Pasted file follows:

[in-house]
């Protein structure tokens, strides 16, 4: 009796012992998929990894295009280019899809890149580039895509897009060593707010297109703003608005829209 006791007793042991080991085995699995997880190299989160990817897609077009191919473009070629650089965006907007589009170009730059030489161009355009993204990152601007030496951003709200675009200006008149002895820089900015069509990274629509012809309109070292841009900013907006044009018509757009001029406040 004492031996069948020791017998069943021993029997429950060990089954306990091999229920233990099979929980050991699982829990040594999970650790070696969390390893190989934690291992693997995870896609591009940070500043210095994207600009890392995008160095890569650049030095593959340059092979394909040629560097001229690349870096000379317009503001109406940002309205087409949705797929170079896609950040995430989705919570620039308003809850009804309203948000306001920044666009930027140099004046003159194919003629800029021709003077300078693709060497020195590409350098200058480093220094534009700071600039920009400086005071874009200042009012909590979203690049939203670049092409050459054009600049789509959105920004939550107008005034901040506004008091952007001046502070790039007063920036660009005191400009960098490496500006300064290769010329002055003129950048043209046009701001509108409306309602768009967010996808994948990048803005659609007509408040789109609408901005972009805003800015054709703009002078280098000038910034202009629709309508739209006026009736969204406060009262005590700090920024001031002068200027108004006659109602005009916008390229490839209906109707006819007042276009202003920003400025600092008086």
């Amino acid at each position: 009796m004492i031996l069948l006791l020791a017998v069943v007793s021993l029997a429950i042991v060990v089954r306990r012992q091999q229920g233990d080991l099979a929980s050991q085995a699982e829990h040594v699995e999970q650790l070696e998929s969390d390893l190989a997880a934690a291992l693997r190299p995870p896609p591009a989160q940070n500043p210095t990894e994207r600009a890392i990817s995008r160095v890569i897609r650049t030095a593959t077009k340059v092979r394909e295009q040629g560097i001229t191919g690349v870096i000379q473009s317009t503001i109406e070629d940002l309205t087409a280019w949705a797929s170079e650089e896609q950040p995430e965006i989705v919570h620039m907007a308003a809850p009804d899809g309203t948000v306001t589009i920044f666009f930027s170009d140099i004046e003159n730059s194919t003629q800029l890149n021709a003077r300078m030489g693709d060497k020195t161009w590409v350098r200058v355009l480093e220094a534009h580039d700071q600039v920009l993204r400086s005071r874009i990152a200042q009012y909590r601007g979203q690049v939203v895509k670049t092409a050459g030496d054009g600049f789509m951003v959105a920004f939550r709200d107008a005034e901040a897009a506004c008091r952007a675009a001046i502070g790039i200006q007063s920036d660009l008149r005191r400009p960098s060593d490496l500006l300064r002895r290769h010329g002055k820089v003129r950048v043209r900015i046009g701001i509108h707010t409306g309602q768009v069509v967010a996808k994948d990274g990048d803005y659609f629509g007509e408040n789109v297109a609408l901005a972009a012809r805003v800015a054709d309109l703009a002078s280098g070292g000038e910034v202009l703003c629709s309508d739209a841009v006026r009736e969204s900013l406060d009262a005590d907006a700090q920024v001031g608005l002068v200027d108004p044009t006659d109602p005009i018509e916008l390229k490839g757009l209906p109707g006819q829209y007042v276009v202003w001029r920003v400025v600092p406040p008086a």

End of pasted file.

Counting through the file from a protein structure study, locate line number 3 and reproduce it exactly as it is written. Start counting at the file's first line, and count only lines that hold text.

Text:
């Amino acid at each position: 009796m004492i031996l069948l006791l020791a017998v069943v007793s021993l029997a429950i042991v060990v089954r306990r012992q091999q229920g233990d080991l099979a929980s050991q085995a699982e829990h040594v699995e999970q650790l070696e998929s969390d390893l190989a997880a934690a291992l693997r190299p995870p896609p591009a989160q940070n500043p210095t990894e994207r600009a890392i990817s995008r160095v890569i897609r650049t030095a593959t077009k340059v092979r394909e295009q040629g560097i001229t191919g690349v870096i000379q473009s317009t503001i109406e070629d940002l309205t087409a280019w949705a797929s170079e650089e896609q950040p995430e965006i989705v919570h620039m907007a308003a809850p009804d899809g309203t948000v306001t589009i920044f666009f930027s170009d140099i004046e003159n730059s194919t003629q800029l890149n021709a003077r300078m030489g693709d060497k020195t161009w590409v350098r200058v355009l480093e220094a534009h580039d700071q600039v920009l993204r400086s005071r874009i990152a200042q009012y909590r601007g979203q690049v939203v895509k670049t092409a050459g030496d054009g600049f789509m951003v959105a920004f939550r709200d107008a005034e901040a897009a506004c008091r952007a675009a001046i502070g790039i200006q007063s920036d660009l008149r005191r400009p960098s060593d490496l500006l300064r002895r290769h010329g002055k820089v003129r950048v043209r900015i046009g701001i509108h707010t409306g309602q768009v069509v967010a996808k994948d990274g990048d803005y659609f629509g007509e408040n789109v297109a609408l901005a972009a012809r805003v800015a054709d309109l703009a002078s280098g070292g000038e910034v202009l703003c629709s309508d739209a841009v006026r009736e969204s900013l406060d009262a005590d907006a700090q920024v001031g608005l002068v200027d108004p044009t006659d109602p005009i018509e916008l390229k490839g757009l209906p109707g006819q829209y007042v276009v202003w001029r920003v400025v600092p406040p008086a």